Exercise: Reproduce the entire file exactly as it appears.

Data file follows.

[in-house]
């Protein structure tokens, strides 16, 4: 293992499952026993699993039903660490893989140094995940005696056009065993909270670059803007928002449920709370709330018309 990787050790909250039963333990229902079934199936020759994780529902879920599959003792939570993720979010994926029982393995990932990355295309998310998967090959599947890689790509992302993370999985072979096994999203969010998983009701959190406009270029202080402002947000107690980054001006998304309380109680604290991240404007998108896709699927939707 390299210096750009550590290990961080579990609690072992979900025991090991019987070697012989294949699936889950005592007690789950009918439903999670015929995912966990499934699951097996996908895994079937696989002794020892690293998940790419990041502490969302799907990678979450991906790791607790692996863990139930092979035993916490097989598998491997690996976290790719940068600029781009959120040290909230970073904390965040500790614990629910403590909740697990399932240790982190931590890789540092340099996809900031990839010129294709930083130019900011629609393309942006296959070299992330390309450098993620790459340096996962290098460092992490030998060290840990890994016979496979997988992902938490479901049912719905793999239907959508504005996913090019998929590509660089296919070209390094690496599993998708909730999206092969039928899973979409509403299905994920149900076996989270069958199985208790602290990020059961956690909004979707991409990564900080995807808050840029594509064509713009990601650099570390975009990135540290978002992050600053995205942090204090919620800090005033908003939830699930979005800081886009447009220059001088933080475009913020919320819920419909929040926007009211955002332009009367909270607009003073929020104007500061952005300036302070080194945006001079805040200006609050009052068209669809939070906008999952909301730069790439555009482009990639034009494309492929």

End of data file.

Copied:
[in-house]
């Protein structure tokens, strides 16, 4: 293992499952026993699993039903660490893989140094995940005696056009065993909270670059803007928002449920709370709330018309 990787050790909250039963333990229902079934199936020759994780529902879920599959003792939570993720979010994926029982393995990932990355295309998310998967090959599947890689790509992302993370999985072979096994999203969010998983009701959190406009270029202080402002947000107690980054001006998304309380109680604290991240404007998108896709699927939707 390299210096750009550590290990961080579990609690072992979900025991090991019987070697012989294949699936889950005592007690789950009918439903999670015929995912966990499934699951097996996908895994079937696989002794020892690293998940790419990041502490969302799907990678979450991906790791607790692996863990139930092979035993916490097989598998491997690996976290790719940068600029781009959120040290909230970073904390965040500790614990629910403590909740697990399932240790982190931590890789540092340099996809900031990839010129294709930083130019900011629609393309942006296959070299992330390309450098993620790459340096996962290098460092992490030998060290840990890994016979496979997988992902938490479901049912719905793999239907959508504005996913090019998929590509660089296919070209390094690496599993998708909730999206092969039928899973979409509403299905994920149900076996989270069958199985208790602290990020059961956690909004979707991409990564900080995807808050840029594509064509713009990601650099570390975009990135540290978002992050600053995205942090204090919620800090005033908003939830699930979005800081886009447009220059001088933080475009913020919320819920419909929040926007009211955002332009009367909270607009003073929020104007500061952005300036302070080194945006001079805040200006609050009052068209669809939070906008999952909301730069790439555009482009990639034009494309492929």